Alice Through the Looking Glass
Hattie Naylor after Lewis Carroll
The egg, Bath Theatre Royal
Hattie Naylor's irresistibly anarchic adaptation of Alice Through the Looking Glass, which premiered in 2007 at Bristol's Tobacco Factory, is revived here by Lee Lyford in a fun-packed production for Bath's egg theatre.
Paul Dodgson's score and Jessica Worrall's ingenious monochromatic design add to the magic of this production, and a strong cast bring to life the pandemonium of the world beyond the looking glass.
Alexis Terry is a tenacious Alice, entertainingly enraged by the taunts of her elder sisters. Her journey is brimming with with strange encounters - all of which keep the family audience spellbound. Among the most memorable has to be the verbose flower-bed, particularly John Biddle's deliciously Shrinking Violet.
Louise Plowright's Red Queen, is a marvellous, Frances de la Tour-esque, entirely mad monarch, whose beautifully impassioned rendition of "My Time is Spent on Queenly Things" in Act II is an unforgettable highlight worthy of any West End stage. Her bizarre store, filled with temperamental Liverpudlian merchandise, is another highlight, as Plowright rocks out to her merchandises' anguished refrain, "we live in fear of sticky-fingered girls".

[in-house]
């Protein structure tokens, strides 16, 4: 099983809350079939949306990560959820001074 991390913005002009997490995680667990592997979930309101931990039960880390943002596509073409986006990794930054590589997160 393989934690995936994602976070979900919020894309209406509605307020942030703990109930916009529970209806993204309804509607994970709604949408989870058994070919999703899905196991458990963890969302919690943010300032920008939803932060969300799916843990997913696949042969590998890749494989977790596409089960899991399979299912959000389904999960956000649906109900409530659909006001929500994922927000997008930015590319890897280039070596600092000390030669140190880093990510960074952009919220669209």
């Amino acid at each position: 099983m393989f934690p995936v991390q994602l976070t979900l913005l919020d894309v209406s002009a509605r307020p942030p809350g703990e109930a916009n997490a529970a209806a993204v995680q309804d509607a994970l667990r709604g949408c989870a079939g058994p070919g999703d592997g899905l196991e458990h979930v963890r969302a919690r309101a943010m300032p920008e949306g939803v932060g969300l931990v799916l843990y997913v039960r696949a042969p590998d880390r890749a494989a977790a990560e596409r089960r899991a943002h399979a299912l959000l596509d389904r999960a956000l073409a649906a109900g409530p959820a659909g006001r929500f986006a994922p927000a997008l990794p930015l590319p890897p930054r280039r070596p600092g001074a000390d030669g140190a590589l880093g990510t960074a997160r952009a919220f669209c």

There are more inspired character choices throughout the production which keep all ages of audience member rapt. John Biddle's angry Humpty Dumpty wouldn't be out of place selling the Socialist Worker, for example, while Paul Mundell's White King appears to have a mild case of Tourettes. Both are met with belly-laughs from the audience.
Dodgson's score adds to the mayhem: a particular favourite is the "overwrought" Christmas Pudd, a self-pitying alcoholic, miserably swigging brandy to help block out the pain of knowing that he will be forever "a pudding, never a main".
This is a witty adaptation in a vividly realised production, with enough mayhem and madness to suit all.
Runs at the egg until Sunday 9th January
Reviewer: Allison Vale